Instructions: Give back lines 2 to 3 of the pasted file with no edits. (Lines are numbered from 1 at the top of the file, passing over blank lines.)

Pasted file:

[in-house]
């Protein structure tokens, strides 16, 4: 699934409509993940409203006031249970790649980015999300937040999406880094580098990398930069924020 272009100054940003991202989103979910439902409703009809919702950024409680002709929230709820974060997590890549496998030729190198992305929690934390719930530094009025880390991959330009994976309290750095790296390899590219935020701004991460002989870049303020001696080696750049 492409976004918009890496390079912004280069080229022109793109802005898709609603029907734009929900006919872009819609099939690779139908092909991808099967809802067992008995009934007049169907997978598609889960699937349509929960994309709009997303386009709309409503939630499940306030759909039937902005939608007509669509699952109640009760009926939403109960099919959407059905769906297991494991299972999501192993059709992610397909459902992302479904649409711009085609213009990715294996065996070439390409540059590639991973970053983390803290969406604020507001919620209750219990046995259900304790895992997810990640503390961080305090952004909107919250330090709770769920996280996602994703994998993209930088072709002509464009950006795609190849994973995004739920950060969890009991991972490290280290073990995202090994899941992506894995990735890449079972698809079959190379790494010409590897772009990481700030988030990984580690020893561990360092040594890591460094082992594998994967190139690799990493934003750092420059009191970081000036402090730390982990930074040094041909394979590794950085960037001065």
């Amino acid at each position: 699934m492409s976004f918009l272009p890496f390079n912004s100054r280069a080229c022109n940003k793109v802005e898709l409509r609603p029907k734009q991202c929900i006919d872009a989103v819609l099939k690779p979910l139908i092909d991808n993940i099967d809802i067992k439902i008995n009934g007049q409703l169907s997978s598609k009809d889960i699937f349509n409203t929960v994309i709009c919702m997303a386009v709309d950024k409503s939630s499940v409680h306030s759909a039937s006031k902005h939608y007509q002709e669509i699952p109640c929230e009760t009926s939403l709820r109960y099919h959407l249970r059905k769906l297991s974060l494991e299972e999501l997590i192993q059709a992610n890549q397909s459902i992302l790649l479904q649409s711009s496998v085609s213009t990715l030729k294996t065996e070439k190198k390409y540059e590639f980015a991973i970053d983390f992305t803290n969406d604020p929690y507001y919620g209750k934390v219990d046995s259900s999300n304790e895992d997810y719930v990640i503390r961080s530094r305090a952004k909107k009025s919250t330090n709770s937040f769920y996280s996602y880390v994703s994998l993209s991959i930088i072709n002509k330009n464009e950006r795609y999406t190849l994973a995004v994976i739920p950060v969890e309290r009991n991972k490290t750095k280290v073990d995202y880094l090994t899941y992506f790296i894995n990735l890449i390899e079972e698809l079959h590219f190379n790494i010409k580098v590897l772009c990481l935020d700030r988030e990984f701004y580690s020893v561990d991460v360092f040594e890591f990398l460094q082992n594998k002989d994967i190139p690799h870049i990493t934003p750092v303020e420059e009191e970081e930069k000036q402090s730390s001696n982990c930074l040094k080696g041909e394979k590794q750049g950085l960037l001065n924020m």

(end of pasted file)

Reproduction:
């Protein structure tokens, strides 16, 4: 699934409509993940409203006031249970790649980015999300937040999406880094580098990398930069924020 272009100054940003991202989103979910439902409703009809919702950024409680002709929230709820974060997590890549496998030729190198992305929690934390719930530094009025880390991959330009994976309290750095790296390899590219935020701004991460002989870049303020001696080696750049 492409976004918009890496390079912004280069080229022109793109802005898709609603029907734009929900006919872009819609099939690779139908092909991808099967809802067992008995009934007049169907997978598609889960699937349509929960994309709009997303386009709309409503939630499940306030759909039937902005939608007509669509699952109640009760009926939403109960099919959407059905769906297991494991299972999501192993059709992610397909459902992302479904649409711009085609213009990715294996065996070439390409540059590639991973970053983390803290969406604020507001919620209750219990046995259900304790895992997810990640503390961080305090952004909107919250330090709770769920996280996602994703994998993209930088072709002509464009950006795609190849994973995004739920950060969890009991991972490290280290073990995202090994899941992506894995990735890449079972698809079959190379790494010409590897772009990481700030988030990984580690020893561990360092040594890591460094082992594998994967190139690799990493934003750092420059009191970081000036402090730390982990930074040094041909394979590794950085960037001065």
């Amino acid at each position: 699934m492409s976004f918009l272009p890496f390079n912004s100054r280069a080229c022109n940003k793109v802005e898709l409509r609603p029907k734009q991202c929900i006919d872009a989103v819609l099939k690779p979910l139908i092909d991808n993940i099967d809802i067992k439902i008995n009934g007049q409703l169907s997978s598609k009809d889960i699937f349509n409203t929960v994309i709009c919702m997303a386009v709309d950024k409503s939630s499940v409680h306030s759909a039937s006031k902005h939608y007509q002709e669509i699952p109640c929230e009760t009926s939403l709820r109960y099919h959407l249970r059905k769906l297991s974060l494991e299972e999501l997590i192993q059709a992610n890549q397909s459902i992302l790649l479904q649409s711009s496998v085609s213009t990715l030729k294996t065996e070439k190198k390409y540059e590639f980015a991973i970053d983390f992305t803290n969406d604020p929690y507001y919620g209750k934390v219990d046995s259900s999300n304790e895992d997810y719930v990640i503390r961080s530094r305090a952004k909107k009025s919250t330090n709770s937040f769920y996280s996602y880390v994703s994998l993209s991959i930088i072709n002509k330009n464009e950006r795609y999406t190849l994973a995004v994976i739920p950060v969890e309290r009991n991972k490290t750095k280290v073990d995202y880094l090994t899941y992506f790296i894995n990735l890449i390899e079972e698809l079959h590219f190379n790494i010409k580098v590897l772009c990481l935020d700030r988030e990984f701004y580690s020893v561990d991460v360092f040594e890591f990398l460094q082992n594998k002989d994967i190139p690799h870049i990493t934003p750092v303020e420059e009191e970081e930069k000036q402090s730390s001696n982990c930074l040094k080696g041909e394979k590794q750049g950085l960037l001065n924020m």